Our biggest family traditions that I think mean the most to the children (at least at their ages) are the first day photos by mom, Daddy sticking around in the morning and making whatever they want for breakfast, and for the older 2, the whole family walking them to the bus stop and meeting all the children and parents there. Then, Daddy follows the bus to their schools and walks one child in then goes next door to the others school and walks them in. They love that extra 'Daddy' time and he loves it too.
For our 3rd school age child, since she starts a week earlier than everyone else, we all drive her to school and walk her into her class. The older children love it, so does the baby and it gives us all time together as a family one last time before officially starting school.
Your traditions don't have to be fancy, you don't need to take time off of work, but I think they are so important to our children to feel like it is special to be going back to school. What are some of your traditions?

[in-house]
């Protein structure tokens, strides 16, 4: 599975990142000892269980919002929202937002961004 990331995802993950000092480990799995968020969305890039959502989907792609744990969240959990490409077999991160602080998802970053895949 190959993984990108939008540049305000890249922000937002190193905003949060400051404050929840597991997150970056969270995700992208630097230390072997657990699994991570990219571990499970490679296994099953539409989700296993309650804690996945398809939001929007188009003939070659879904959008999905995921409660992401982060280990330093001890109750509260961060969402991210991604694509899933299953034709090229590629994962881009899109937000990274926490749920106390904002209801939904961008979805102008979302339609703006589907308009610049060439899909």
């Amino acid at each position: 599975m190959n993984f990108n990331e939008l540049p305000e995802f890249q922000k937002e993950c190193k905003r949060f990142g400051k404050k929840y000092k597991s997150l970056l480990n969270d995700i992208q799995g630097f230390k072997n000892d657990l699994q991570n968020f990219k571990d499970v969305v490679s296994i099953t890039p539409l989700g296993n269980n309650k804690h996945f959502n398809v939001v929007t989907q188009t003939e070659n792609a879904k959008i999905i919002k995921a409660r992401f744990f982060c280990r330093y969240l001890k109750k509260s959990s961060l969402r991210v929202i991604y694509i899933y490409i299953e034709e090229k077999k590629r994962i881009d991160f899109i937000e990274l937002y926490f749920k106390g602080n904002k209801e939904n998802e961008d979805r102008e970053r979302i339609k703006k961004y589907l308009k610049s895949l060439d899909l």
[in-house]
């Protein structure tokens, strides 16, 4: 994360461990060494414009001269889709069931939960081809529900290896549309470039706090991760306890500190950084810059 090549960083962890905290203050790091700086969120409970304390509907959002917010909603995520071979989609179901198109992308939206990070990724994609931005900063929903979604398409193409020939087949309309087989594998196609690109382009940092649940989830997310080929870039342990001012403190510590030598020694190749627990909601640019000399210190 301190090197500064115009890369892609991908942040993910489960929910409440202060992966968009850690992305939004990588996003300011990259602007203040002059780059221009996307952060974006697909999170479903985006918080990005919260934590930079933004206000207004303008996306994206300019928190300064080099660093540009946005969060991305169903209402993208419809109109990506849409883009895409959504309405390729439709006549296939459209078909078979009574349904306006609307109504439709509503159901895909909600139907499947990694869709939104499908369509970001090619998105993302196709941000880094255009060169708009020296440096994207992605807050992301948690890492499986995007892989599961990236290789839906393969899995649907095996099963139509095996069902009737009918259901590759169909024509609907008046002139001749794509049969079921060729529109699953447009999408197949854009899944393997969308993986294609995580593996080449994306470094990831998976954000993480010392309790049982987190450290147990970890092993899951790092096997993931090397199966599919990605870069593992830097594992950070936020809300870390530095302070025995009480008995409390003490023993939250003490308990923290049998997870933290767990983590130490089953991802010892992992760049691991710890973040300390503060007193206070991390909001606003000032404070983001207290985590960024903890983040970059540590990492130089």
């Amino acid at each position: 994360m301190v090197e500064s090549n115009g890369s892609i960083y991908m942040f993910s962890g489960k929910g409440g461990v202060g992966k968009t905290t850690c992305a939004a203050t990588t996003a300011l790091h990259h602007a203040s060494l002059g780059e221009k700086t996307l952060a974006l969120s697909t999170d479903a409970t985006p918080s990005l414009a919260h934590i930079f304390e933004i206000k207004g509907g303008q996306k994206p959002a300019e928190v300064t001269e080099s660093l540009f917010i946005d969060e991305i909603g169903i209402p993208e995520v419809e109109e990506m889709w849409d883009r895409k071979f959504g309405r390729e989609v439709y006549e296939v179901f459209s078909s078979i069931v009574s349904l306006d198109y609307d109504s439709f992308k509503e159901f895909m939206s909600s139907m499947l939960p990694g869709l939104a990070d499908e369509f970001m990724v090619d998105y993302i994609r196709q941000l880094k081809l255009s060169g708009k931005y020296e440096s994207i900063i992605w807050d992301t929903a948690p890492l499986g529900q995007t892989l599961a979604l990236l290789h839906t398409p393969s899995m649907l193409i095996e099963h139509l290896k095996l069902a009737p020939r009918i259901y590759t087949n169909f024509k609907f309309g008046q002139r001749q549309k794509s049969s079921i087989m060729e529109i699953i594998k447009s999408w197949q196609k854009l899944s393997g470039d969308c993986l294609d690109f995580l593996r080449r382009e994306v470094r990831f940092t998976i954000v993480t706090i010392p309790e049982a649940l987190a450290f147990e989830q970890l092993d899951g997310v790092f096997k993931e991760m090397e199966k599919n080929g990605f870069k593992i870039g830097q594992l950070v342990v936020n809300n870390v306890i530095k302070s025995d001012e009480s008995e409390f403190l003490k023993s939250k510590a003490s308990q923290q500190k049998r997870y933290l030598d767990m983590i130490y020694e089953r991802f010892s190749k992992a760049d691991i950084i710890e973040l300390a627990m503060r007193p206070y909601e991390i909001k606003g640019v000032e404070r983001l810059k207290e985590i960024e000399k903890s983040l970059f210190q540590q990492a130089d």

As some of you might know, I have 4 children, 3 of which are school age and all 3 go to different schools, which is a whole different blog. I am starting to realize as they get older and we have more experience with more schools than most, getting ready for school is a completely different experience for each student (depending on grade), each school, district and whether private or public. There is no 'uniform' way for children to get ready for school anymore. Long gone are the days of Trapper Keepers, kitten and puppy folders, everyone having Crayola markers and crayons, (and to that, the jealous days of the 'lucky' or in my case, I always thought, 'the rich kid' who got the 64 pack of Crayola crayons with the cool built in sharpener.) and a little cardboard pencil box with super cute designs.